Friday, December 30, 2011

Baked Glazed Ham

Ham with *Parsley Potatoes
Ham was always served for Easter Dinner growing up, so once a year it was a big deal! When marrying and taking my turn baking one, it presented a great mystery: what kind, how big, how long to bake, bone in, boneless, smoked, picnic, cured?  Even my trusty Betty Crocker Cook Book left me confused.


My mother-in-law showed me her method of smearing with mustard, sticking in cloves (studding), putting in a brown paper grocery sack, closing, then setting sack on rack in roasting pan with water in the bottom at 350 degrees for a few hours.  It was tasty, tender and moist. Followed that method for decades, then used bone and scraps for navy bean soup.


In recent years I settled on a tried and true method enjoying ham year round, by stocking up when on sale.  I buy the butt portion versus shank, as it offers more meat, and the ham's label reads: already "cooked, ready to heat and serve."  

Leftovers go to the freezer for use in many recipes: sandwiches, soups, ham salad, chef salads, omelets, casseroles, scalloped potatoes, & breakfast slices. Hams frequently go on sale for under $2 a pound around the holidays, offering cooks a big bang for the bucks.  



New Year's Day and Easter are Ham Days in our house! Game Day Food!

Baked Glazed Ham
Ham Butt Portion, around 10 pounds
1/2 cup bottled BBQ sauce or homemade
1/4 cup mustard of choice, I use Dijon
2 Tabs. of honey
1/4 cup of orange juice or 2 Tabs. of frozen concentrated orange juice
Optional: cloves

Score the rind,  fatty surface of the ham cutting up to 1/4 to 1/2 inch slashes in one direction all over the surface about inch apart; then turn ham half way, and score more slashes across, so surface ends up looking like tic-tac-toe or "diamonds."

For glazing, combine BBQ sauce with mustard, orange juice, and honey and brush about half, all over ham surfaces; or using your hands, smear all over surfaces. If using cloves, push in along open slashes on top of  ham and inch or so apart.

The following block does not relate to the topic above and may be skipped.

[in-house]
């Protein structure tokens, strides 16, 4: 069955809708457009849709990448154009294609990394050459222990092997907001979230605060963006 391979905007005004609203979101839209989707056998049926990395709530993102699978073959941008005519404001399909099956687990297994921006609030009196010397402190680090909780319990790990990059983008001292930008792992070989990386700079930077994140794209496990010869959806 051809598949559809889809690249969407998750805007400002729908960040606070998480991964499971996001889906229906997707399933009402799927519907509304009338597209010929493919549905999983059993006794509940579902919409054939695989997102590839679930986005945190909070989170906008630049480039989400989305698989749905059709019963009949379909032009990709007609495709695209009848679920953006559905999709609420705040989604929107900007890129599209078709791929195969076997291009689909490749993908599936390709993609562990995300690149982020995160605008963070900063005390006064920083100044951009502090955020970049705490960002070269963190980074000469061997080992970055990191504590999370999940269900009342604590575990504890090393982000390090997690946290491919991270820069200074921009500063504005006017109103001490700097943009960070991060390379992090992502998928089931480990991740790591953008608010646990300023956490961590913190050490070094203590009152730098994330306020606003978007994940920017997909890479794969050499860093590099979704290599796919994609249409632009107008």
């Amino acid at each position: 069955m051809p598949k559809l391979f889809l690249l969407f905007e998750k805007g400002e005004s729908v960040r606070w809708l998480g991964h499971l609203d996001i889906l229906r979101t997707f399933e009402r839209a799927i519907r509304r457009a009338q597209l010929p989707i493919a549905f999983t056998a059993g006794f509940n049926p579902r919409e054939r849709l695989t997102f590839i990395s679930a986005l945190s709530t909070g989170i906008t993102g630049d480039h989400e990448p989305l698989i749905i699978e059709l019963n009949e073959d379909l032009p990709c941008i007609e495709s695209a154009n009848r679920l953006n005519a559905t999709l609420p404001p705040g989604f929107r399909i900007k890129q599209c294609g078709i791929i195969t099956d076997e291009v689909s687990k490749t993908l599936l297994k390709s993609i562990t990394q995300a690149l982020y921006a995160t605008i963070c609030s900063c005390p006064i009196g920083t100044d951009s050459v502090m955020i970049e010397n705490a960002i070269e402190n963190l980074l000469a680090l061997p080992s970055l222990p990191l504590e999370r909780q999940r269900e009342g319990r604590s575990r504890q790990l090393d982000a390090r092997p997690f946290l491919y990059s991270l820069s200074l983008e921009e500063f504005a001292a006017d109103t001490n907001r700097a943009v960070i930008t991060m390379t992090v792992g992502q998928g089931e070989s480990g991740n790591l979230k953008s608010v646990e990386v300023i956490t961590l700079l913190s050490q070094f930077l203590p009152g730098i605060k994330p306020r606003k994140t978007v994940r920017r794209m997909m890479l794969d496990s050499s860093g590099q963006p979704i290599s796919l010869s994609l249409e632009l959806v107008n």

Place on rack fatty side up, in uncovered baking pan, filling pan with a half inch of water. Bake at 350 until internal temperature reaches 140, about 2 hours.  Baste with remaining sauce every half hour, adding more water to pan if it evaporates. Outside will have a crispy surface and glaze flavors will seep into the moist ham. Slice to serve, allowing about 4-6 oz. per serving.

The bone and smaller scraps can be used to make split pea or navy bean soup. I deglaze the baking pan and drippings, adding more water and scraping to loosen bits and pieces, then save as a broth to add when making soups.

*Parsley Potatoes: I serve ham with boiled potatoes covered with a simple sauce of melted butter, parsley, salt and pepper ( 'cause it's the way grandma did it).  Peel potatoes, half or quarter, boil until tender.  Melt butter, add parsley (fresh or dried), salt and pepper and gently pour over potatoes, rotating or mixing to coat all sides.

Thursday, December 22, 2011

Dumplings, Three Kinds

Homemade noodles, or pasta-like dumplings are a snap to make by simply combining flour, egg and salt with a few varied additions. They go well with chicken, turkey or pork dishes with gravy. My German grandmother was known for her fresh "dumplings," often allowing grandkids to help shape them, drop in the broth or water, then watching them form and rise to the top.
When wanting to quickly serve a fresh side dish for sauces, gravies, or add heartiness to soups and stews, try these as an alternative to relying on potatoes or dry pasta.  Make them fresh!







German Spaetzles
2 eggs
2 cups flour
1 tsp. salt
2 Tabs. softened butter

Break eggs into a bowl, add 2 egg shells of water and the butter. Beat good with a fork, then mix in flour, a little at a time. Dough will be tacky.  Drop by teaspoons into boiling broth, soup, or stew for about 8 minutes. Can roll dough in strands then snip or pull off pieces dropping into liquid. Or press through holes in a sieve, ricer, or grater for stringy noodle effect. Serves 6-8.


Potato Dumplings
Potato Dumplings
3 medium potatoes, Idaho if possible
1 beaten egg
1 tsp. salt
1/2 to 1 cup flour

Goes well with roast chicken or turkey. Instructions at this link:
http://gooddealmeals.blogspot.com/2011/11/thanksgiving-potato-dumplings.html


Bohemian Bread Dumpling
Bohemian Bread Dumpling
1 cup flour
1 egg
1 tsp. salt
1/3 cup milk
1 tsp. baking powder
1 slice of cubed toast, or 3/4 cup of croutons

Sift dry ingredients, add beaten egg, milk and cubes, mixing until dough holds together in a large ball.  If too thin, add more flour up to a half cup.  In a large pot, bring water to a boil and drop in dumpling, turn heat to low boil, cover and boil for 30 minutes without peeking.

Makes one large dumpling which can be sliced into 1/2 inch thick servings.  Goes well with sauerkraut and gravy, or liver and onion gravy. Serves 4-6.